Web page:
Conceptualizing the Impact of Digital Interference in Elections: A Framework and Agenda for Future Research
29 Pages Posted: 2 Mar 2020 Last revised: 11 Aug 2020
Date Written: February 10, 2020
Concerns over digital interference in elections are widespread. Yet evidence of its impact is still thin and fragmented. How do malicious uses of social media shape, transform, and distort democratic processes? And how should we characterize this impact? Existing research into the effects of social media manipulation has largely focused on measuring its purported impact on opinion swings and voting behavior. Though laudable, this focus might be too reductive. Drawing on normative theories of liberal democracy, this paper argues that the threat of digital interference techniques lies beyond their capacity to change individuals’ political viewpoints and demonstrates how social media manipulation may undermine popular perceptions of electoral integrity, with potentially far-reaching consequences for public trust. Following this assessment, a preliminary research agenda is formulated, highlighting previously overlooked relationships that can be explored to better understand how malicious uses of social media might shape such attitudes and to what effect.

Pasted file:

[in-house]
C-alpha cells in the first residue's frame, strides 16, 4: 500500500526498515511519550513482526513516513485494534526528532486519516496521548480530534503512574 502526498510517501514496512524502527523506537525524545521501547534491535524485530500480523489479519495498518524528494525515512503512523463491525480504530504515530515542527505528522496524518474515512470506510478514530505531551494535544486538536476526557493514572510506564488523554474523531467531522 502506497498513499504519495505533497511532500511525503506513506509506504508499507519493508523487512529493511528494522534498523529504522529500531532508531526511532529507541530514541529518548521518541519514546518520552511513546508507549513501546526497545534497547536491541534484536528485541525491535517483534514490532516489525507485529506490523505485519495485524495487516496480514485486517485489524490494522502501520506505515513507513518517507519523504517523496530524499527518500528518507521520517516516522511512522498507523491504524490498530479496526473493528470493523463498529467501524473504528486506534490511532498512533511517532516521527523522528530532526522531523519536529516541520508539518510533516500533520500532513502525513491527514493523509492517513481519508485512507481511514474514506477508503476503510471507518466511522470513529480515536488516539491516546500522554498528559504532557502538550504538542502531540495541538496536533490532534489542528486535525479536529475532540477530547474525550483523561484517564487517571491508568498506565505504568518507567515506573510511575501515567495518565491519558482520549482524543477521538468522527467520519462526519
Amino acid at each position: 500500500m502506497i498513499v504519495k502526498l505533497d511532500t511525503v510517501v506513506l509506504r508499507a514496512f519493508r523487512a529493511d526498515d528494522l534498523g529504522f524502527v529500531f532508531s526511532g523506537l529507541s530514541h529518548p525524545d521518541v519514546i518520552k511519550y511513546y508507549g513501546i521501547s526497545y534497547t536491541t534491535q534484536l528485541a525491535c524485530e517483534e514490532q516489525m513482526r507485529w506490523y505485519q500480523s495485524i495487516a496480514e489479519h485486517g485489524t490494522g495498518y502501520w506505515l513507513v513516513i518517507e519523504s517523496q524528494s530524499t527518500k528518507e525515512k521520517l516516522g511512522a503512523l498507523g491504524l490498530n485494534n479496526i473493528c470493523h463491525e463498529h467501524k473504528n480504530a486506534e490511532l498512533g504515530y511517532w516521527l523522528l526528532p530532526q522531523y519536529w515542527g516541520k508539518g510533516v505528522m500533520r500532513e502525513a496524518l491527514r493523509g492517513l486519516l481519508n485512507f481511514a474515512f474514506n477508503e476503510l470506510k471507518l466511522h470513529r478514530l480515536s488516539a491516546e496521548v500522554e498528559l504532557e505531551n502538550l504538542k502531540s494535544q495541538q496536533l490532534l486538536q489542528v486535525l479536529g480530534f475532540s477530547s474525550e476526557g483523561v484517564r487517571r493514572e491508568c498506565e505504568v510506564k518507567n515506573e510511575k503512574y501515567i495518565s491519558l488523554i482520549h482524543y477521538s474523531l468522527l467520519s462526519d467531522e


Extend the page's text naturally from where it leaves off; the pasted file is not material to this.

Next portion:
Keywords: Social Media, Digital Interference, Elections, Democracy, Public Trust
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